Go over a rocky rise in the terrain and come down to the edge of Emerald Lake, which is rounder than Dream Lake and fills the basin at the top of valley you’ve been hiking up. The steep wall of Hallett Peak looms over the lake to the west. Jagged peaks near Flattop Mountain rise to the north of Hallett Peak. In between and out of view is Tyndall Glacier. Although it is shrinking, Tyndall Glacier is one of a handful of remaining glaciers in Rocky Mountain National Park. A stream of water flows down the trough below Hallett Peak and cascades into Emerald Lake on a thin waterfall. This glacier-fed stream brings minerals to the lake that are responsible for its beautiful blue-green color.
A footpath goes around the lake and allows summer visitors to venture past the end of the trail. Off both sites of the trail’s end, you’ll find boulders that make nice places to stretch out for a break by the lake. If you brought a bathing suit, you may feel compelled to take a quick dip in the cold mountain water. Snow and ice can cover the lake outside of the summer season.
After admiring Emerald Lake, turn around to hike the 1.8 miles back the way you came to Bear Lake trailhead. Emerald Lake Trail offers fantastic views and beautiful lakes. Just before reaching the trailhead, you can turn up Bear Lake Nature Trail for a loop around the lake closest to the trailhead.
Bear Lake Trailhead is a popular destination. The parking area fills up on summer weekends and during the busy period from mid-September to mid-October during the elk rut when the aspen leaves change color. The Bear Lake Shuttle runs daily from Memorial Day Weekend through mid-October from 7 a.m. to 7 p.m. Visitors can take the shuttle from Glacier Basin Park & Ride up to the Bear Lake Trailhead. Other stops at Bierstadt Lake Trailhead and Glacier Gorge Trailhead allow for additional exploring and shuttle hikes. The buses run in approximately 15-minute intervals.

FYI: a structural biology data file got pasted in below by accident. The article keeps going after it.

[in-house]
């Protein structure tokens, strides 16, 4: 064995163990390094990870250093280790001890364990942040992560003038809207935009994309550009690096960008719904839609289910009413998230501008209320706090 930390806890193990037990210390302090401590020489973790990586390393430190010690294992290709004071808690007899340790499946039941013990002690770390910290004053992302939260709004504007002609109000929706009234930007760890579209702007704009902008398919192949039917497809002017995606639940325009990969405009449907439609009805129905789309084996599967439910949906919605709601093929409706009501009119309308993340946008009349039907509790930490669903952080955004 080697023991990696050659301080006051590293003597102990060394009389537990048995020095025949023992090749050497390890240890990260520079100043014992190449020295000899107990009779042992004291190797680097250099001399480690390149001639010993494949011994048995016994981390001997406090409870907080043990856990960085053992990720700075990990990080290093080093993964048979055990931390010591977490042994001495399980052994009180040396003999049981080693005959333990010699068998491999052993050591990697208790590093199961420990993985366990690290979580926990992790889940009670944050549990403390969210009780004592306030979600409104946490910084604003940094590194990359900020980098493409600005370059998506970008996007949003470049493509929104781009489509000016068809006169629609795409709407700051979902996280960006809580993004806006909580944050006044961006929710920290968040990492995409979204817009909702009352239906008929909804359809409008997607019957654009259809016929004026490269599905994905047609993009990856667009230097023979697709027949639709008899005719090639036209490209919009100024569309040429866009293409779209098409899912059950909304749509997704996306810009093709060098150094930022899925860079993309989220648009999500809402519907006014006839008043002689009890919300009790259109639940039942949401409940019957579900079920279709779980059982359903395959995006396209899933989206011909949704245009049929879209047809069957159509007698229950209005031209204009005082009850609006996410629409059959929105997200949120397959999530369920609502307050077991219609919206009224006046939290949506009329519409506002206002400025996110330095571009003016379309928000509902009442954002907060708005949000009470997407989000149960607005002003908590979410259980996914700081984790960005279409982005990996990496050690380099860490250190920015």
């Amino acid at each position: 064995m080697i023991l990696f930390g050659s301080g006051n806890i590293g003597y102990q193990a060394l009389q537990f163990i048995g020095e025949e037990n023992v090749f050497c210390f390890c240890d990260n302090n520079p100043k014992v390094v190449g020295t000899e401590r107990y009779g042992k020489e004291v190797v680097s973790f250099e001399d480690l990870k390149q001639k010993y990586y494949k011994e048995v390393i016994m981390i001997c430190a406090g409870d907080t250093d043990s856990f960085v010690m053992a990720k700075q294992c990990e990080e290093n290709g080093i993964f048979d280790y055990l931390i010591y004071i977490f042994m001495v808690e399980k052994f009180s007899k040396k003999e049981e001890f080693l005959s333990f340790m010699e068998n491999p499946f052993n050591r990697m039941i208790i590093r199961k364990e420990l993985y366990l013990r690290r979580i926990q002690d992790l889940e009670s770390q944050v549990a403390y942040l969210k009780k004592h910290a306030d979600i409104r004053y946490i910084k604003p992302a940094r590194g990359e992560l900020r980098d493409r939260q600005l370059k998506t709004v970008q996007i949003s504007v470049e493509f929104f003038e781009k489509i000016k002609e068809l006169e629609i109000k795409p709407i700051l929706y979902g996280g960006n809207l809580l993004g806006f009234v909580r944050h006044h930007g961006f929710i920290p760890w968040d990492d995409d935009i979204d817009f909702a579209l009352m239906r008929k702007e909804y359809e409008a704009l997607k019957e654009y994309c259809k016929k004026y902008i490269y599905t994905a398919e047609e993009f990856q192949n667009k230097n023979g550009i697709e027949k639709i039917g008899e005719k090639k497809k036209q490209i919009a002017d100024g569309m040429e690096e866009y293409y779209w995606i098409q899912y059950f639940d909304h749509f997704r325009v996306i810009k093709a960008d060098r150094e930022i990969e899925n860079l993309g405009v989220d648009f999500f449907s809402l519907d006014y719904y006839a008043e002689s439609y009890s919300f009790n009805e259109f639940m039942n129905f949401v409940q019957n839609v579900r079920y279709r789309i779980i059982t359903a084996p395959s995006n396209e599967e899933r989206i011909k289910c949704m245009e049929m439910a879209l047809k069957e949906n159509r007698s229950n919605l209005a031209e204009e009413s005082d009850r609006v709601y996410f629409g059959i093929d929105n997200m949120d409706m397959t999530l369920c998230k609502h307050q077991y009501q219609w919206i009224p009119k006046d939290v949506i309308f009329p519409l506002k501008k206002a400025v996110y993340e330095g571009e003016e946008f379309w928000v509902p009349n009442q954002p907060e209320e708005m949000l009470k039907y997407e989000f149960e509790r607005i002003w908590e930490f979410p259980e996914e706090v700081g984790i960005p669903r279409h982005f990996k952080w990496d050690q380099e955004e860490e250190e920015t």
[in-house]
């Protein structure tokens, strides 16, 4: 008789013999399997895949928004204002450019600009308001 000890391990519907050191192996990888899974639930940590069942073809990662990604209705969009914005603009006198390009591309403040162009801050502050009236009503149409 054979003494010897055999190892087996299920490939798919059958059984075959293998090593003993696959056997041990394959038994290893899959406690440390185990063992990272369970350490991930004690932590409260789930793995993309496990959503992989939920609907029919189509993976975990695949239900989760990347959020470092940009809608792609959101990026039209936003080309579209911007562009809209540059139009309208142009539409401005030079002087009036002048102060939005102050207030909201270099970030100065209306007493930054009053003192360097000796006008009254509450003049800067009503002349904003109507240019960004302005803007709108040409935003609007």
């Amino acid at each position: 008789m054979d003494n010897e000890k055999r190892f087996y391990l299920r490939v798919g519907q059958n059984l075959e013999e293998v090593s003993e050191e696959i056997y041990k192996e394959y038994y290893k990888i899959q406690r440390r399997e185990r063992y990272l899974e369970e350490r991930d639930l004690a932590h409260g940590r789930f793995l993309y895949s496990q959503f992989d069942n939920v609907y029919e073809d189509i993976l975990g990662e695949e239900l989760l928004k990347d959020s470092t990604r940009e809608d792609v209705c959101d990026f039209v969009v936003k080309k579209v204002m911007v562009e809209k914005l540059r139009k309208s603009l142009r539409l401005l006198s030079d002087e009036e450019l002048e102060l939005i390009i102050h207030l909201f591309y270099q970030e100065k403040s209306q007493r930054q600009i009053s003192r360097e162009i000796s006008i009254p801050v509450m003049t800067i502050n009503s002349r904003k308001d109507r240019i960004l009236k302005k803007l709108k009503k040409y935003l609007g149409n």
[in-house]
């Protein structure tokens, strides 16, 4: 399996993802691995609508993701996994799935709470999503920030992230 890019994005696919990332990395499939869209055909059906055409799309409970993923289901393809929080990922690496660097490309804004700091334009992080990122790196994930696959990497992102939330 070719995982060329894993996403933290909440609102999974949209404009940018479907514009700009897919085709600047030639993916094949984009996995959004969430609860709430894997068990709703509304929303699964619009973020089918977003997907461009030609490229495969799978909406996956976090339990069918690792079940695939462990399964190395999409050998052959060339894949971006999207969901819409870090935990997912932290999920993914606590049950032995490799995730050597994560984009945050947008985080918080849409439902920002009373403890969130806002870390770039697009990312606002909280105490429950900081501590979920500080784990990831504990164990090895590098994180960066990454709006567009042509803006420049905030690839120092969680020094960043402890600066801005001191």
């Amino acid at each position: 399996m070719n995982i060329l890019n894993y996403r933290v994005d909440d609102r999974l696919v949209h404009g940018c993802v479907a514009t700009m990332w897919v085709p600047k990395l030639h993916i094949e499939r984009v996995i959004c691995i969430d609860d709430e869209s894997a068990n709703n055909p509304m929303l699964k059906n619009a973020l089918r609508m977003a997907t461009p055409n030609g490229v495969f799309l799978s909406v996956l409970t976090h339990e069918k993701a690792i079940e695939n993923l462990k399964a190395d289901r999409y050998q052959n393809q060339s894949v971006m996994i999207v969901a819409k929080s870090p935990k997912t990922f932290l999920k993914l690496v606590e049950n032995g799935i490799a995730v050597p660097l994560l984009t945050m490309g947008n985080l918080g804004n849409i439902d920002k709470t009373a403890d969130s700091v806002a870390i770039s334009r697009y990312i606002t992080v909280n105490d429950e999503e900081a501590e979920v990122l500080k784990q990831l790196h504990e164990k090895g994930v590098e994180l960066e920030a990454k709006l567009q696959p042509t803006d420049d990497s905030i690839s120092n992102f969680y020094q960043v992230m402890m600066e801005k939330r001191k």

Dogs and bikes are not allowed on the trail to Nymph Lake, Dream Lake, and Emerald Lake. A national park entrance fee must be paid to reach the trailhead. No permit is required for this hike, so get out and enjoy!
To get to the trailhead: From Estes Park, drive southwest on Route 36 to the Beaver Meadows Entrance Station for Rocky Mountain National Park. Proceed another quarter mile and turn left onto Bear Lake Road. Drive 9 miles up this road to the parking area at road’s end for Bear Lake Trailhead. To take the shuttle, drive 5 miles up Bear Lake Road and turn right into Glacier Basin Park & Ride.
Trailhead address: Bear Lake Trailhead, Bear Lake Road, Rocky Mountain National Park, Estes Park, CO 80517
Trailhead coordinates: 40.31195, -105.6457 (40° 18′ 43.02″N 105° 38′ 44.52″W)
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|Bear Lake Nature Trail |
This easy 0.65-mile hike takes a loop around Bear Lake in Rocky Mountain National Park, passing numerous views across the beautiful subalpine lake.